As the COVID-19 pandemic wears on, EHS professionals need to remain aware of the collective strain workers in their organization might be feeling, as long-term mental health challenges could create the potential for workplace violence. As it’s important for environment, health, and safety professionals to be prepared for any such threats to their businesses, and we spoke with Jean-Paul (JP) Guilbault, the CEO of Navigate360 about how you can create safe environments for your employees to thrive in during this challenging time.
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Justin Scace: Hello everyone, and welcome to EHS on Tap. I’m your host, Justin Scace, senior editor of the EHS Daily Advisor. We hope that all of our listeners are doing all they can to remain healthy and safe during the ongoing COVID-19 pandemic. Among the many health and safety concerns related to COVID-19 is the challenge posed to all of our collective mental health.
Our current situation has put a strain on all of us to some extent, and with mental health challenges come a concern about potential workplace violence. It’s important for environment health and safety professionals to be prepared for any such threats to their businesses. We have an expert with us today to help us understand these considerations, and provide advice on how to stay ready to protect the workforce.
Joining us today on the podcast is JP Guilbault, the CEO of Navigate360, a company that boldly confronts the challenges communities face by creating safe environments where they can thrive and focus on their true mission. Prior to joining Navigate360, JP served as the president and CEO of Community Brands. He is a techie at heart with more than 20 years of experience leading fast paced technology companies.
JP, welcome, and thank you for joining us today on EHS on Tap.
JP Guilbault: Thank you for having me, Justin.
Justin Scace: To start off, could you tell us a little bit about yourself? How did you first get involved in the EHS space, and what do you do in your current role as CEO of Navigate360 to promote safety?
JP Guilbault: I think I’ll start from the formative years. I grew up in the Midwest, pretty traditional Midwest values and family. My father was a serial entrepreneur, had tons of businesses that he ran and I often worked with him. In my college years I spent time working alongside my mother, who was a nurse in a trauma center outside of Detroit. I saw all types of life, life experiences, from tragedy to, in some ways, miracles that often came about.
I gained an appreciation for what challenges we had as a society and what issues we had, from mental health to crime and violence. I’ve always been interested in it. My degree was in psychology, and by some stretch or way of path, that I ended up in business, running and spending time in technology companies, often focused on the underserved markets. Really focused on small businesses, midsize businesses, as well as nonprofits that we’re trying to further and promote their communities and their causes. That’s why I’ve had a great, great success and a great path.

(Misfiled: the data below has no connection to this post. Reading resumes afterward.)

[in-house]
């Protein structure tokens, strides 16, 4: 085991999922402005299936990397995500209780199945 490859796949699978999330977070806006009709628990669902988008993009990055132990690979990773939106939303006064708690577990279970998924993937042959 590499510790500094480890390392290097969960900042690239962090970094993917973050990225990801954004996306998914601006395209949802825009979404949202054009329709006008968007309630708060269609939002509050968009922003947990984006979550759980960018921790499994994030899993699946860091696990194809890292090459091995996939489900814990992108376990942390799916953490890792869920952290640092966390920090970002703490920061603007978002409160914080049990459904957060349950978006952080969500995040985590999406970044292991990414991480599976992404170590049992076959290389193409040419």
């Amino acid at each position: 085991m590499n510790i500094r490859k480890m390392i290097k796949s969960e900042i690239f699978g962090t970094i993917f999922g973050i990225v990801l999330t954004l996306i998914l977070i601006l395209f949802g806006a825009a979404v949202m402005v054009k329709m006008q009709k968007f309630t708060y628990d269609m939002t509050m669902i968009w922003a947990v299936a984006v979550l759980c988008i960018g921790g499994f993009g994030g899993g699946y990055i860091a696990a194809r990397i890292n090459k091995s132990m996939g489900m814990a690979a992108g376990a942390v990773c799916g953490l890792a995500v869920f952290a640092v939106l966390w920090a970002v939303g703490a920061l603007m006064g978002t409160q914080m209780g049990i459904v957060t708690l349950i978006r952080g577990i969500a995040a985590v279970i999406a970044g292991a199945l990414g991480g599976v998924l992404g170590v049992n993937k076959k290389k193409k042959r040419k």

After 20-some odd years, you start thinking about what’s next. I was contemplating spending time teaching, helping entrepreneurs think about their businesses. But lo and behold, last November, I was approached about a unique opportunity around a safety company that was thinking about just an inspirational mission to save lives. That’s what’s at the core of their heart.
If I was going to come back and do something every day, I wanted to come back to something that was focused on societal and social good, or social based problems that needed an answer to them, and one where the brand cared about long lasting values. That’s how I ended up at Navigate360.
What we do is … we have the opportunity to think about a modern approach to safety, to wellness, to prevention. Businesses and schools and our communities wrestle with violence and suicide and mental health issues every day. What I want to do, and what I approach that with, is a unique way of thinking about the way technology, people, and process come together to address forming a culture of safety, and thinking about prevention to recovery.
Justin Scace: Excellent. Thank you for that. Now, we at the EHS Daily Advisor, we recently published an article that you authored about mental health strain related to COVID-19, and how it will likely lead to an increase in workplace violence. It was a very popular article, and it leads us to our conversation here today. To start us off, could you describe how our current situation is creating a mental health crisis within the workforce?